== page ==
On November 25th, the HackerNest social opened doors to three of their speakers and many guests to discuss Women in Technology. Each of the speakers were generous with sharing with us their insight into the challenges they face everyday and the highlights of their work in the tech industry.
Pearl Chen, founder of Karma Laboratory, started coding at the age of 13 and emphasized how important it is for women especially to take risks. As an educator herself teaching children to code, she finds that girls at a young age are already hesitant and fearful of trying new things. She recently worked on a redesign of TELUS’s website in an effort that included changing their corporate culture to a startup one of agile, lean practices. She advises novice programmers to never give up and work through those error messages.
Leila Boujnane, is the CEO of TinEye, an image recognition search engine. She views mentorship as the opportunity to pass along her knowledge and expertise onto someone in need of the skills. She says that in Canada’s education environment, there is less exposure for the tech industry and the opportunities available. Leila believes coding should be taught at an age as early as four. Her advice is as simple and concise as “Start."
By Stella Kim
I had the pleasure of speaking with Valerie Fox, Co-Founder and Director of Ryerson University's Digital Media Zone. She told me about how the DMZ came to be and mentioned some notable startups they've produced, including 500px, Flybits, Komodo, Greengage, and a new company called DreamQii that produces iPad-controlled quadcopters that work in sync with each other. When I asked what should be done to encourage more women to join the tech industry, she replied that it needs to start in schools, by providing context. She said that women like to make things, and now, more than ever, the tools to make things through technology are widely available, so right now is the perfect time for women to get started with tech.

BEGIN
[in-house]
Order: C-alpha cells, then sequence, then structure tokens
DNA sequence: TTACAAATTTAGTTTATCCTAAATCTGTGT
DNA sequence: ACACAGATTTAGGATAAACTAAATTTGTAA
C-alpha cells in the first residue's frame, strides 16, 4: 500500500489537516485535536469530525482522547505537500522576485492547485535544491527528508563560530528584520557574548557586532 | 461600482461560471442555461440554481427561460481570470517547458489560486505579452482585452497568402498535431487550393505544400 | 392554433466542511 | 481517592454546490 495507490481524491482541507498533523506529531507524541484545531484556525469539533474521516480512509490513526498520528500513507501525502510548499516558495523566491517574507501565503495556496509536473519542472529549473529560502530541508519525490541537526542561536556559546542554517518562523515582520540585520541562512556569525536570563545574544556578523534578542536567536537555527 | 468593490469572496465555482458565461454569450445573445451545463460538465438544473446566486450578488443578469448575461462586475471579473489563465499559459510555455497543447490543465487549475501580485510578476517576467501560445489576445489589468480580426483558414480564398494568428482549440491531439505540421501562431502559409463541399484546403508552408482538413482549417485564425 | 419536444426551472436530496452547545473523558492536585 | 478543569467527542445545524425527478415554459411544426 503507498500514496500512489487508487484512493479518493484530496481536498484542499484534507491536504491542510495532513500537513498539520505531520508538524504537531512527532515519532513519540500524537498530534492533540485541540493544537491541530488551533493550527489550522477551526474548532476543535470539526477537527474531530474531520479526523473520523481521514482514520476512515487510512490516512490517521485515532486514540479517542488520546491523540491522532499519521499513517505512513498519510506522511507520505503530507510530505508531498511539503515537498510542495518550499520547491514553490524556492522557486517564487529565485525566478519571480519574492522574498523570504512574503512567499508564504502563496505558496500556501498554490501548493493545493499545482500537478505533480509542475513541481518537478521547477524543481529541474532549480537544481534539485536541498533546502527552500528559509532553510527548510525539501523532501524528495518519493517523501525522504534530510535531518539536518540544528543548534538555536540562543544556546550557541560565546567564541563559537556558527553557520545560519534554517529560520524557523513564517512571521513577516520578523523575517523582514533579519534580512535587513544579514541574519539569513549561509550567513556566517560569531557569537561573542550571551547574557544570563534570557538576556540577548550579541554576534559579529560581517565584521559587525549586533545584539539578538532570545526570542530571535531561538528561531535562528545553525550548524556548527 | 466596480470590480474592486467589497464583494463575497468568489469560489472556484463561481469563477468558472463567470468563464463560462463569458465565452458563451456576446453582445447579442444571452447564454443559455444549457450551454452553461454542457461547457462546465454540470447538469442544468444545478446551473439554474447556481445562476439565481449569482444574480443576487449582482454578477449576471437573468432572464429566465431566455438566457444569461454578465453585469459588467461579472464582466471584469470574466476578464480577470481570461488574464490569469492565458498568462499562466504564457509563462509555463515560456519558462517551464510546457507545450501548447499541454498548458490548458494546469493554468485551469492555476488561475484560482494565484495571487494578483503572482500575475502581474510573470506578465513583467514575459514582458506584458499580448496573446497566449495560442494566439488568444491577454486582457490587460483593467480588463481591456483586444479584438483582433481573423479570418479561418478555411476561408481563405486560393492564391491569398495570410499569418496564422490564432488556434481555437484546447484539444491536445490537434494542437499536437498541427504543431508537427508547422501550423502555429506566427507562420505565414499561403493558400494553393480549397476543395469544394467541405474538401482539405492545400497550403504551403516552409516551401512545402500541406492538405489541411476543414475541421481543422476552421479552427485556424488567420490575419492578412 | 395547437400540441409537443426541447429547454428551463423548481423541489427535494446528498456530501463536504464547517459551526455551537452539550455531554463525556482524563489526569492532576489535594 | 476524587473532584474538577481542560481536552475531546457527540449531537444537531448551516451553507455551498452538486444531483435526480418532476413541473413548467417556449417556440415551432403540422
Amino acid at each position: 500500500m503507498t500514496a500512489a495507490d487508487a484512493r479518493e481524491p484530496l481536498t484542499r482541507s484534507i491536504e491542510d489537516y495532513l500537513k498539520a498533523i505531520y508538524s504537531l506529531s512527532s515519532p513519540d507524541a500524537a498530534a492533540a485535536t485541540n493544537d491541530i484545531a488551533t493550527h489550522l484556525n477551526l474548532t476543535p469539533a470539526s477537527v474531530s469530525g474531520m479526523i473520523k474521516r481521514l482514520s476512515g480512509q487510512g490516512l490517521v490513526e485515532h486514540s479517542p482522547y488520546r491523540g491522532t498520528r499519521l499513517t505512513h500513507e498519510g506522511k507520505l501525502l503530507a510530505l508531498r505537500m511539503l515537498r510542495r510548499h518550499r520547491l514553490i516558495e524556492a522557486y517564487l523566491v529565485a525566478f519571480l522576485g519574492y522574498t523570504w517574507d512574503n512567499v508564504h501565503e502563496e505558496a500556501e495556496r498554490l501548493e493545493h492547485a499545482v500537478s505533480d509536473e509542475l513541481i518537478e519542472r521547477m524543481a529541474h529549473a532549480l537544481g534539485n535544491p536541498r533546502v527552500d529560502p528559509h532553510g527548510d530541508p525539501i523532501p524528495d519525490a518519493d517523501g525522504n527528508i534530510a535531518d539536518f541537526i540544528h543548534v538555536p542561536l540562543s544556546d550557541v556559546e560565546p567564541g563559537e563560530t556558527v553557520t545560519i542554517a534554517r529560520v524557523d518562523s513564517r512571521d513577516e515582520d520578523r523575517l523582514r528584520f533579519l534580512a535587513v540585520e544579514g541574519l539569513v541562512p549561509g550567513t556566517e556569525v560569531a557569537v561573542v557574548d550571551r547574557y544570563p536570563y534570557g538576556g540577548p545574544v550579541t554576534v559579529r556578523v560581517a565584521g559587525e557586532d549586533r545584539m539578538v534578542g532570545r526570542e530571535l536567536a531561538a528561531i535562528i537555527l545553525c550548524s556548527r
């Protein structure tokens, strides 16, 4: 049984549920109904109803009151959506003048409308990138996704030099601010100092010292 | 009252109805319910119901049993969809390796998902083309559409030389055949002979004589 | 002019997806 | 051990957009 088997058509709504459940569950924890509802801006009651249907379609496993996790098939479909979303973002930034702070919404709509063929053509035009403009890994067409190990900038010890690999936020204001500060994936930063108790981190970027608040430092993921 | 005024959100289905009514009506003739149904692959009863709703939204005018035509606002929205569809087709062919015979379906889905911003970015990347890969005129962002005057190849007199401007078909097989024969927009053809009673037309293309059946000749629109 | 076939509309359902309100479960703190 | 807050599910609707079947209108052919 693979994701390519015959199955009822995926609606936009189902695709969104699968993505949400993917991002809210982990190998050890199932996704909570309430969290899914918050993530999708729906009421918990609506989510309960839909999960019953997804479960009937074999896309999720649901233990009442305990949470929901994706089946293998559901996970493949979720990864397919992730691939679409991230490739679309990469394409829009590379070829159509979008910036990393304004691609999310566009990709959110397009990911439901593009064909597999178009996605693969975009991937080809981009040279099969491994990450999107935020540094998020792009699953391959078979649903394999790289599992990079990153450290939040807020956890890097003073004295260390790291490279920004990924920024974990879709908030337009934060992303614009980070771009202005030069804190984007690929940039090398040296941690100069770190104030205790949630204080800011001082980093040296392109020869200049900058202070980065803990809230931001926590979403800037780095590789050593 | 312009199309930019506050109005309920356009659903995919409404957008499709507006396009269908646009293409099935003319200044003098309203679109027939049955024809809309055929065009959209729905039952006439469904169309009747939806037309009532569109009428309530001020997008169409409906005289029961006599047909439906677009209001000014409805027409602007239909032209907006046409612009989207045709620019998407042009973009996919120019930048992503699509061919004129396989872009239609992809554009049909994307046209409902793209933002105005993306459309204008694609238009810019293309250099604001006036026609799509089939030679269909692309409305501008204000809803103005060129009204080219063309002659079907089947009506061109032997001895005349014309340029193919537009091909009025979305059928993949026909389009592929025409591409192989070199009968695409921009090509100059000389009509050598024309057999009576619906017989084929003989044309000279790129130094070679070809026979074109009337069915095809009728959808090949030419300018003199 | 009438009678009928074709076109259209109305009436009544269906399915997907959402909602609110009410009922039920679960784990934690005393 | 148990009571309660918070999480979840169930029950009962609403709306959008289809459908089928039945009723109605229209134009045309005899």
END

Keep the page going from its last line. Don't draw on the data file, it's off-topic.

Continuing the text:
The event was well attended, with all types of members of the tech community socializing and sharing ideas. A number of people approached me after seeing the Bitmaker Labs logo on my hoodie, including a young woman who had already scheduled an interview to join the next cohort and a gentleman who was disappointed when I told him the program has nothing to do with Bitcoin. Later in the evening, Valerie, Pearl, and Leila addressed the crowd, sharing their experiences as women in technology, and contributing their thoughts on other topics as well.
HackerNest is an excellent way to meet a ton of people in the tech community (though sometimes the excited conversations become so loud it's hard to hear the person standing next to you!). If you haven't been to one yet, you should make it one of your new year's resolutions. The next one is coming up on January 27 at Extreme Startups.
By Graham Lavender